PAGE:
Branko Miliskovic is a performer in the truest sense of the word. I arrived for my meeting with him tired after a long day of meetings in the Belgrade summer heat. He told me that it was his job, as a performer, to captivate me – and captivate me, he did.

Branko is interested in politics as the ultimate performance. In fact, he tells me he was always more interested in politicians than performers, studying very carefully how they behaved. He combines the force and power of political speech with a military aesthetic, preparing very intense long durational performances, sometimes with audience participation, and sometimes without.

In Curfew, for example, a performance that he has done several times in different venues, he announces the piece via social media for weeks or months before. Those who come to view the piece as part of the audience unwittingly become participants in it when they arrive. The artist takes on an authoritarian role, commanding the participants to carry out various tasks. During this “curfew,” it is his rules and regulations that would apply to the audience, however the artist remained aware of the possibility of civil disobedience within this framework. In fact, in one of the performances, one of the participants left, then came back later and kissed him! It was perhaps the greatest form of civil disobedience – the violation of one’s personal and private space – but Branko, the true performer, didn’t flinch, and remained in character.

In Interloper, however, Branko himself was the transgressor – not necessarily of rules, but of boundaries. The artist appeared at a gathering for Norway’s National Day celebrations on May 17, 2011, dressed completely in black and carrying the largest Norwegian flag that he could find. Given this appearance, he stood out among the crowd, all of whom were dressed in national costume. The performance was about the possibility of fitting in in a foreign society, and though Branko, the foreigner, carried the “loudest” and most patriotic flag, by virtue of its size, he was actually criticized by one of the onlookers for blocking the view with it. Clearly, no matter how hard the interloper tries, he cannot fit in in a foreign society.

Branko is not only interested in crossing borders, but also straddling them. The Song of a Soldier on Watch is another performance that he has repeated several times. It involves the singing of a song that was written during World-War I, but became popular during the Second World War, “Lili Marlene,” written by the German soldier Hans Leip from Hamburg. In the performance, Branko embodies both Lili and Hans, becoming an androgynous and therefore ambiguous character. When he performs the piece, he sings the song continuously for several hours, bringing both himself and the viewers, should they remain in the audience long enough, to a point of mesmerization. For Branko, performance isn’t simply a genre that he works in, it is an experience that he undergoes. Among other long duration performances are Ceci n’est pas un Garcon a la Pipe (This is not a Boy with a Pipe), where the artist performs as a living embodiment of Picasso’s 1905 painting Boy with a Pipe, and The Absolute, which consists of two days of performance: 1.) The Speech, and 2.) The Day of Defiance. The first day involved four hours of speeches, where the artist is speaking off the top of his head – not a prepared speech. The aim is to rouse the audience for the next day, which is a battle that never happens. During The Day of Defiance, for four hours Branko waves a red flag and salutes to it, and at the end of each hour, plays the Russian antifascist song: Svyashchennaya Voyna (Sacred War, composed by Aleksandr Aleksandrov). The artist whose focus has been on power, politics and military rhetoric once again aims to stir something within his audience, by pushing his own body to the limits of its capabilities.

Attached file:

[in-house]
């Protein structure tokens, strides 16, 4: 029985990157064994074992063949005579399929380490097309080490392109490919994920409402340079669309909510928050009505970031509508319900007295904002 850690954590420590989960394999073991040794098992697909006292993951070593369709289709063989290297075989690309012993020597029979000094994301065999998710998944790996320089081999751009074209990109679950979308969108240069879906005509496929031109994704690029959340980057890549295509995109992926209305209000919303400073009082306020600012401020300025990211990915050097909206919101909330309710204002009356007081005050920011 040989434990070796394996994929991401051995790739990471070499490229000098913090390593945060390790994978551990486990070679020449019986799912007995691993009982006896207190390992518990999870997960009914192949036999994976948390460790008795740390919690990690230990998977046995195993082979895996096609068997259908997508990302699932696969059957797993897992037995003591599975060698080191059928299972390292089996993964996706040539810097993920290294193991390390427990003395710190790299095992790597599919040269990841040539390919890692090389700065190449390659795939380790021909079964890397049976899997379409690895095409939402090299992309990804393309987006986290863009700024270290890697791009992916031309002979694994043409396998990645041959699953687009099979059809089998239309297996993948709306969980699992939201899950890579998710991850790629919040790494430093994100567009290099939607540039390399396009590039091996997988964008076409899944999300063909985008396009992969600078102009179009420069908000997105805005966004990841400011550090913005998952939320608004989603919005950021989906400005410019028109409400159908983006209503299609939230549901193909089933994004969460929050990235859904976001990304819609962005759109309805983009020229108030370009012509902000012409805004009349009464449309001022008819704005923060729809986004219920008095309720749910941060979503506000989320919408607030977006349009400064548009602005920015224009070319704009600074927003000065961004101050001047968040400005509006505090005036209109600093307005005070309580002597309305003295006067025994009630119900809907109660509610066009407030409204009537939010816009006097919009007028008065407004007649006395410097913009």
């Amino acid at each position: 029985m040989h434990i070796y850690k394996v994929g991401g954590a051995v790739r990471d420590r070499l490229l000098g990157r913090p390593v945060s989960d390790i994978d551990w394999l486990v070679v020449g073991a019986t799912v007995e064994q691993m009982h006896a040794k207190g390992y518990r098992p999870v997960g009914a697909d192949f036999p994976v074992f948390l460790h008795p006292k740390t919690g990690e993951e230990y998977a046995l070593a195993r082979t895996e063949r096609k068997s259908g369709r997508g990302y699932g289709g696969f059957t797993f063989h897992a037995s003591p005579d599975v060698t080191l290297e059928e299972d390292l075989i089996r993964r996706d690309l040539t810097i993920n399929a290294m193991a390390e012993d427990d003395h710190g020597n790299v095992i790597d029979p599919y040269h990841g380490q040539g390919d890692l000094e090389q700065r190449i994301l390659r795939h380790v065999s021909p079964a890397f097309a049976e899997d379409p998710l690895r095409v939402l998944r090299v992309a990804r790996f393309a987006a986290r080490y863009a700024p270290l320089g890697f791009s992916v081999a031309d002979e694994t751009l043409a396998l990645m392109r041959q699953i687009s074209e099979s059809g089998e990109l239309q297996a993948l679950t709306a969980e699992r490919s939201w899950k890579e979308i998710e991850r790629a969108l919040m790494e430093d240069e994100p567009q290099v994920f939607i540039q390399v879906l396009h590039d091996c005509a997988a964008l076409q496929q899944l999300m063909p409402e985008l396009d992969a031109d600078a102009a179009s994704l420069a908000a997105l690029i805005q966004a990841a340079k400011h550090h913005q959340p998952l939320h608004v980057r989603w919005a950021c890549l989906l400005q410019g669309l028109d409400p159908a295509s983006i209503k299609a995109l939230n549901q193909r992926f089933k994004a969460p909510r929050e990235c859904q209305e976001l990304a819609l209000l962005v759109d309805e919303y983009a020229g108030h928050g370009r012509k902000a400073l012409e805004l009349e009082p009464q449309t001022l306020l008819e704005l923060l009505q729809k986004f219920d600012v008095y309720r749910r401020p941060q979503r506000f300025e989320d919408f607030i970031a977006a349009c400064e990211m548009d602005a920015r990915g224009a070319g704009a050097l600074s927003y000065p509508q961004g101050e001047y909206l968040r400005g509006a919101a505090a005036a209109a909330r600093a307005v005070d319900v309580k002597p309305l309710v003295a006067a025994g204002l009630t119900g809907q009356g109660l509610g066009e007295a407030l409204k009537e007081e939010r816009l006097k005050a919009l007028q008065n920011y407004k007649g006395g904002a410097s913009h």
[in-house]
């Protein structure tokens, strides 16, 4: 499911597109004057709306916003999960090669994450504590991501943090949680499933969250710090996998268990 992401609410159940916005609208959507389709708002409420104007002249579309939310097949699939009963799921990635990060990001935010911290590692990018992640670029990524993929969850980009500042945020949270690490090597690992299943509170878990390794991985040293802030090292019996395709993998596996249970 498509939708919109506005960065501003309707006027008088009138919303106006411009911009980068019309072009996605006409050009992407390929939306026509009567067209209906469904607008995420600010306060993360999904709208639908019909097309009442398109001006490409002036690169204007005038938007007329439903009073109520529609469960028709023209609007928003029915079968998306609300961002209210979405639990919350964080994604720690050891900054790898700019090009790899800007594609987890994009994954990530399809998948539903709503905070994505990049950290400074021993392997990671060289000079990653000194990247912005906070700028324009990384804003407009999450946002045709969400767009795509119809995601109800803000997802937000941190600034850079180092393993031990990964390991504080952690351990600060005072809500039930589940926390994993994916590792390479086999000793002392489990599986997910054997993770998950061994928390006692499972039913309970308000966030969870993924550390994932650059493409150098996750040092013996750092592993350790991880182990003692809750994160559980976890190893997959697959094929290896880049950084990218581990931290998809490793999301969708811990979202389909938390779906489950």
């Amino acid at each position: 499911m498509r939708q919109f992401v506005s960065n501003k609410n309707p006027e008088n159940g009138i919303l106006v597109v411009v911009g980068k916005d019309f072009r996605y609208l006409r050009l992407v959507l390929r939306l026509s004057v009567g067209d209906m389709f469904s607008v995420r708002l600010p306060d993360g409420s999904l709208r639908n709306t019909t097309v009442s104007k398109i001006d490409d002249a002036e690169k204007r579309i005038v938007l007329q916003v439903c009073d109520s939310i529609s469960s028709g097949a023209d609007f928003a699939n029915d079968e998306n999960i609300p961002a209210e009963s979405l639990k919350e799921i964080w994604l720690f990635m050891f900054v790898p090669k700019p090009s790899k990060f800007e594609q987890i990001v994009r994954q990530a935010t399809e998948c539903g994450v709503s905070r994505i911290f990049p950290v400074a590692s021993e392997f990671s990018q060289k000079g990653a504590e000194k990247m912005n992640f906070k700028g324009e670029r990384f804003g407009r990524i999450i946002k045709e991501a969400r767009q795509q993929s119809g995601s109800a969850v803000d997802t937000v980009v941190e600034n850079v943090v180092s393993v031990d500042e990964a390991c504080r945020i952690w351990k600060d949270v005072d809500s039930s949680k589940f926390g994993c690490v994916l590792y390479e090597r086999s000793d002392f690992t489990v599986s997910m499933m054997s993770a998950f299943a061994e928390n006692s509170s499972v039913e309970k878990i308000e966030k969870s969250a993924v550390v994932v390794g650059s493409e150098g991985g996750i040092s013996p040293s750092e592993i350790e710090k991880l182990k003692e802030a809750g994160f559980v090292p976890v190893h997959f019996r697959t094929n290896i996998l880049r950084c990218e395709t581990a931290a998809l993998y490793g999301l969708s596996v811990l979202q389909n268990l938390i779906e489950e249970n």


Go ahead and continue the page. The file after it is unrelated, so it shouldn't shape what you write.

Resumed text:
These performances bring to mind the long durational performances of Marina Abramovic, as well as those of Rasa Todosijevic. Despite being from Serbia, he was unaware of the legacy of these artists until he saw a poster for an exhibition at the Student Culture Center, which featured Abramovic. In fact, this was the first time that he had heard of performance. Since then he has studied the work of Abramovic, among others – Otto Muhl, for example. What he brings to his performances, however, is uniquely his own: an intensity that cannot be matched, and a consistency in approach to the power structures that surround us on a daily basis. Although I haven’t witnessed Branko’s performances in person, viewing them online gives a hint as to just how powerful they must be in person – as a performer, his intensity carries through.